The cause of myocardial infarction and ischemic stroke is rupture of an atherosclerotic plaque. The paucity of information from plaques at the time of rupture contributes to the mystery surrounding the molecular mechanisms of rupture. Carotid plaques from patients undergoing carotid endarterectomy with high-grade stenosis and either (1) a carotid-related ischemic cerebrovascular event within the previous 5 days ('recently ruptured,' n=6) or (2) an absence of a cerebrovascular event were obtained. Ribosome-depleted total RNA was then sequenced from the carotid plaques. Plaque rupture was identified as the major contributor to sample variability (23.2%) by principal component analysis, and transcripts linked to inflammation and extracellular matrix breakdown were more abundant in recently ruptured plaques. Differentiating the asymptomatic from the freshly burst plaques was accomplished using hierarchical clustering. Matrix metalloproteinases, interferon response genes, and transcripts for the function of immunoglobulins and B lymphocytes were also discovered to co-express in this analysis. The relevance of inflammation and the inhibition of proliferation and migration together with an increase in apoptosis were supported by analysis of the differentially expressed genes. This supports further research into the involvement of B lymphocytes and interferons in atherosclerotic plaque rupture and explains why the transcriptome of recently ruptured plaques is enriched with genes linked to inflammation and fibrous cap thinning.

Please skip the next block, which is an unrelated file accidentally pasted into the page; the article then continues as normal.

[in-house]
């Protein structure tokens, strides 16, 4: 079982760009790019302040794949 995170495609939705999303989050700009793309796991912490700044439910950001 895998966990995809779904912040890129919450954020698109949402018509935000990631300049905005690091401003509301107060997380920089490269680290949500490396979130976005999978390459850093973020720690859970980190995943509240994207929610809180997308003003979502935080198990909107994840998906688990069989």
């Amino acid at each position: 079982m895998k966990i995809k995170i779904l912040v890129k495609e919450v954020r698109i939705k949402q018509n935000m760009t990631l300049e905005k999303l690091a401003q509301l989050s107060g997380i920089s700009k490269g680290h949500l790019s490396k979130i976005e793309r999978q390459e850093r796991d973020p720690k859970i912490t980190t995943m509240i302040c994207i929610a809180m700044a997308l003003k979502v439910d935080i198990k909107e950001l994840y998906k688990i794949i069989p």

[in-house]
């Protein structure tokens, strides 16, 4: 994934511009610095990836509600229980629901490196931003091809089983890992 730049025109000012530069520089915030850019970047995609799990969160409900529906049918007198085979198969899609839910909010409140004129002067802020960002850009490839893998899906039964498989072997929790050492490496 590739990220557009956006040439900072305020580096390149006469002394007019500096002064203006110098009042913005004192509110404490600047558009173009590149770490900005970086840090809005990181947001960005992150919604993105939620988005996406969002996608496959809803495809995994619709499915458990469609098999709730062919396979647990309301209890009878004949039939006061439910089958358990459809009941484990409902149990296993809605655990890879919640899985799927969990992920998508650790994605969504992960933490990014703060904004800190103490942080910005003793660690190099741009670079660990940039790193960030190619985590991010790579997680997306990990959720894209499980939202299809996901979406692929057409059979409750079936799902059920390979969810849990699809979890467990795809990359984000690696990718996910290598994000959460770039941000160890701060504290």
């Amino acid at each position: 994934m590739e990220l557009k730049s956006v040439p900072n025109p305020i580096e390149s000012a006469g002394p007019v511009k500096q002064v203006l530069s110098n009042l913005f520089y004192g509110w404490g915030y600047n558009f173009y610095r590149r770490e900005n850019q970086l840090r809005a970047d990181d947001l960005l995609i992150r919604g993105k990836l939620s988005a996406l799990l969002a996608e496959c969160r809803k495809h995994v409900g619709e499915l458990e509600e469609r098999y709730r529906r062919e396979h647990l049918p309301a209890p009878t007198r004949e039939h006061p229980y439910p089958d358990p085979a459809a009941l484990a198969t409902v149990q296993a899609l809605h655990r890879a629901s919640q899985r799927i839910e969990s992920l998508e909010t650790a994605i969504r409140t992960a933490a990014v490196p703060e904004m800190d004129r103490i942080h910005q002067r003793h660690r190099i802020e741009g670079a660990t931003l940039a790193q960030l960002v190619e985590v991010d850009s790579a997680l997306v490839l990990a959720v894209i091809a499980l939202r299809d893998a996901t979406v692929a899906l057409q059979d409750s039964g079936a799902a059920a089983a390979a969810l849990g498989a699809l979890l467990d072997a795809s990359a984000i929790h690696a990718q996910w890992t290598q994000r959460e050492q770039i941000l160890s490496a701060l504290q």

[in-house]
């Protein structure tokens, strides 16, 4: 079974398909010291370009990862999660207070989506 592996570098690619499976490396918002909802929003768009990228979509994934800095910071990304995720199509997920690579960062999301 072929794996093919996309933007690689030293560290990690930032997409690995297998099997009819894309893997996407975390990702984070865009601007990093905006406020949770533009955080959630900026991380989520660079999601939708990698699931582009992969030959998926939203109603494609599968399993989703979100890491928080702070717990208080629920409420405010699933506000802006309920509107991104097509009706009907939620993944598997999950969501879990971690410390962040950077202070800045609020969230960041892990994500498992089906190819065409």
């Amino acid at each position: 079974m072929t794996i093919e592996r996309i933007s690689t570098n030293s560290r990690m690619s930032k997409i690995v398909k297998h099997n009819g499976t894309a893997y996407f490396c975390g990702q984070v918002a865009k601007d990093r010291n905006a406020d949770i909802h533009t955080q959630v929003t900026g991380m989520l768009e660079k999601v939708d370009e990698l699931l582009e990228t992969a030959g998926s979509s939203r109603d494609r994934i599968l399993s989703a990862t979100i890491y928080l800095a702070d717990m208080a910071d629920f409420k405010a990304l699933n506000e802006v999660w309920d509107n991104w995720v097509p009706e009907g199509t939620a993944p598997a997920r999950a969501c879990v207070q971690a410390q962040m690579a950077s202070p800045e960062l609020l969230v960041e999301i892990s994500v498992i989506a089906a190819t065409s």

A thromboembolic event that causes ischemia is triggered by the rupture of atherosclerotic plaque. In the case of carotid arteries, clinical examples include acute neurological events such as transient ischemic attacks and stroke and acute coronary syndromes in the case of coronary arteries. An atherosclerotic plaque's growth is defined by a continuous inflammatory response that attracts T cells and macrophages made from monocytes. These generate inflammatory mediators that heighten the inflammatory response and encourage Vascular Smooth Muscle Cells (VSMC) to multiply and secrete collagen to create the fibrous cap. A rupture-prone thin cap fibroatheroma is produced in the late stages of atherosclerosis when the fibrous cap thins as a result of increasing VSMC death and matrix metalloproteinase production.